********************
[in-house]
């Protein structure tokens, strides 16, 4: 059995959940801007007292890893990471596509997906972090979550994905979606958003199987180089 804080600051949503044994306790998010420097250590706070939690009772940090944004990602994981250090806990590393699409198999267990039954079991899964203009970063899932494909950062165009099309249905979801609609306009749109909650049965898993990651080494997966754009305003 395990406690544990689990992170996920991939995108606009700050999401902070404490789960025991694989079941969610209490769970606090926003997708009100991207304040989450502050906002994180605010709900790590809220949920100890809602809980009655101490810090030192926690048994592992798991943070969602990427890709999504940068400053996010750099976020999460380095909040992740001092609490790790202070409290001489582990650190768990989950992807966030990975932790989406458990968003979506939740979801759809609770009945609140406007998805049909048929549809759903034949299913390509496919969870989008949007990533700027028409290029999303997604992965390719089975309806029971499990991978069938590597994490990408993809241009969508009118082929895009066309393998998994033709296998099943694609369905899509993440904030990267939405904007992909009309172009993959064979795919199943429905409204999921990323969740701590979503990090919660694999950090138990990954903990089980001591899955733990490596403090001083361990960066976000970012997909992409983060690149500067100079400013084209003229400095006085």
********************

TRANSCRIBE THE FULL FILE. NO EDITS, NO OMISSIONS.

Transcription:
[in-house]
């Protein structure tokens, strides 16, 4: 059995959940801007007292890893990471596509997906972090979550994905979606958003199987180089 804080600051949503044994306790998010420097250590706070939690009772940090944004990602994981250090806990590393699409198999267990039954079991899964203009970063899932494909950062165009099309249905979801609609306009749109909650049965898993990651080494997966754009305003 395990406690544990689990992170996920991939995108606009700050999401902070404490789960025991694989079941969610209490769970606090926003997708009100991207304040989450502050906002994180605010709900790590809220949920100890809602809980009655101490810090030192926690048994592992798991943070969602990427890709999504940068400053996010750099976020999460380095909040992740001092609490790790202070409290001489582990650190768990989950992807966030990975932790989406458990968003979506939740979801759809609770009945609140406007998805049909048929549809759903034949299913390509496919969870989008949007990533700027028409290029999303997604992965390719089975309806029971499990991978069938590597994490990408993809241009969508009118082929895009066309393998998994033709296998099943694609369905899509993440904030990267939405904007992909009309172009993959064979795919199943429905409204999921990323969740701590979503990090919660694999950090138990990954903990089980001591899955733990490596403090001083361990960066976000970012997909992409983060690149500067100079400013084209003229400095006085």